Facebook Phone: 4 Reasons Why It's Crazy - InformationWeek

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4/25/2012
11:06 AM
Eric Zeman
Eric Zeman
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Facebook Phone: 4 Reasons Why It's Crazy

Reports of the fabled "Facebook Phone" have resurfaced, this time linking HTC to the social network. Here's why you shouldn't believe them.

HTC has decided to strengthen its relationship with Facebook, rather than Google, and will forge ahead with a dedicated Facebook phone, reports DigiTimes. Citing sources familiar with HTC's plans, DigiTimes believes the company will bring a Facebook-branded smartphone to market during the third quarter.

The reasoning behind the decision, said DigiTimes, is because HTC feels burned by Google's tighter relationship with competitor Samsung. HTC built the first Nexus phone for Google (Nexus One), but Google has picked Samsung over HTC for the last two Nexus smartphones (Nexus S and Galaxy Nexus). Worse, supply chain sources suggest that Samsung has already been chosen by Google to make the fourth Nexus device. This has left HTC feeling like it needs a new partner in the smartphone space to help set it apart.

"The new Android smartphone being developed by HTC will have a platform exclusive to Facebook to enable and integrate all functions available on the social networking site," said the report. Folly, I say. Here's why.

-- INQ: A British company called INQ sold Facebook-focused phones for years. It started with a feature phone that used Facebook's developer tools to hook into the contact database and provide direct access to features such as posting status updates, comments, and IM conversations. The hardware was lackluster at best, but the idea won INQ awards.

The company later switched to providing a user interface layer on top of Google's Android platform and came forward with several new lines of phones. They never caught on, and INQ is more or less defunct at this point.

[ Take a look at the HTC One S: T-Mobile's First Android 4.0 Phone. ]

-- HTC Salsa/ChaChaCha: In February 2011, HTC outed two Facebook-focused phones, the Salsa and ChaChaCha. Both phones featured a Facebook button that could be used to automatically share whatever was on the phone's screen--be it a Web page, photo, etc.--with a user's Facebook friends. The button itself would pulse when new Facebook messages/content awaited the owner's attention.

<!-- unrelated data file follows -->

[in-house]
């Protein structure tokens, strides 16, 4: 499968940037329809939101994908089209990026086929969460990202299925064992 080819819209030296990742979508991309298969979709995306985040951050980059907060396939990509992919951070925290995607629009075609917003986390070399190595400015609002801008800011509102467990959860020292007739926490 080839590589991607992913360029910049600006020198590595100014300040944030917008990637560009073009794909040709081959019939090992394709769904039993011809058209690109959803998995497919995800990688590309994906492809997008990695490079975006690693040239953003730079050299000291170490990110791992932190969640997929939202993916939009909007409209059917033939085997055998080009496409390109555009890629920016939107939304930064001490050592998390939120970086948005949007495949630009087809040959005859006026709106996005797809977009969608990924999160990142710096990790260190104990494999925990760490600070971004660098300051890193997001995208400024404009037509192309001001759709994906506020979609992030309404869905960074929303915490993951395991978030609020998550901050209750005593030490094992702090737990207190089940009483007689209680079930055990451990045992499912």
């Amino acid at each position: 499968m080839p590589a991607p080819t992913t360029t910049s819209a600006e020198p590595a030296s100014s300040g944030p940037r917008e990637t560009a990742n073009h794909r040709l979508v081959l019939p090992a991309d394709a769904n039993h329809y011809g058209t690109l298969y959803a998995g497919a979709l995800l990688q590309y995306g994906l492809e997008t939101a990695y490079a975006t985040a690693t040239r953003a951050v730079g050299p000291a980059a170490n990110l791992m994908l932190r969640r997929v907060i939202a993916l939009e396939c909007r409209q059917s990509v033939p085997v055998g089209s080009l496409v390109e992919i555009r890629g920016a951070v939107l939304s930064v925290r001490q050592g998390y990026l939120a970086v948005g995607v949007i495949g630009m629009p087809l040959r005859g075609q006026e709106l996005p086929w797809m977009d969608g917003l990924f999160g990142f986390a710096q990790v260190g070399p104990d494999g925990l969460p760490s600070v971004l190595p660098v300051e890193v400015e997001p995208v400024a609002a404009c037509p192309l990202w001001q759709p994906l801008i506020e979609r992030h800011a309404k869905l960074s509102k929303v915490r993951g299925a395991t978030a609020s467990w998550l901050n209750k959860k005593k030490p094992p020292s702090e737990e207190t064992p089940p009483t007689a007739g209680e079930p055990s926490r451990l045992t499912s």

The Salsa was never made available in the United States, though the ChaChaCha was sold by AT&T as the HTC Status. It was not a successful device for HTC nor AT&T.

-- Android/iOS: Facebook's current level of integration with Android and iOS makes a dedicated "Facebook phone" completely moot. Facebook already offers rich applications that mesh well with the world's two most popular smartphone platforms. There's little need and little market for a phone that does only one thing well. Most users need their smartphones to excel at many tasks, not just one. Even the Windows Phone and BlackBerry Facebook apps offer decent access to the social network's features. It's hard to see what a dedicated Facebook phone could offer above and beyond what's already available to the bulk of today's smartphones.

-- Smartphone Sales & The Bottom Line: HTC already sells smartphones running Android and Windows Phone, as well as some devices running Qualcomm's BREW MP. Would the new device be based on Android, BREW MP, Windows Phone, a proprietary OS, or something else? HTC has just kicked off its three main devices for the year in the One X, One S, and One V--and they all run the latest version of Google's Android platform. HTC needs these three phones to be successful in order to help turn its smartphone fortunes around. Branching off with an experimental device is the last thing HTC needs to waste money on at the moment.

I'm not suggesting that there's no merit in the idea of a Facebook phone. To date, however, such dedicated devices have met with failure. HTC knows this based on experience.

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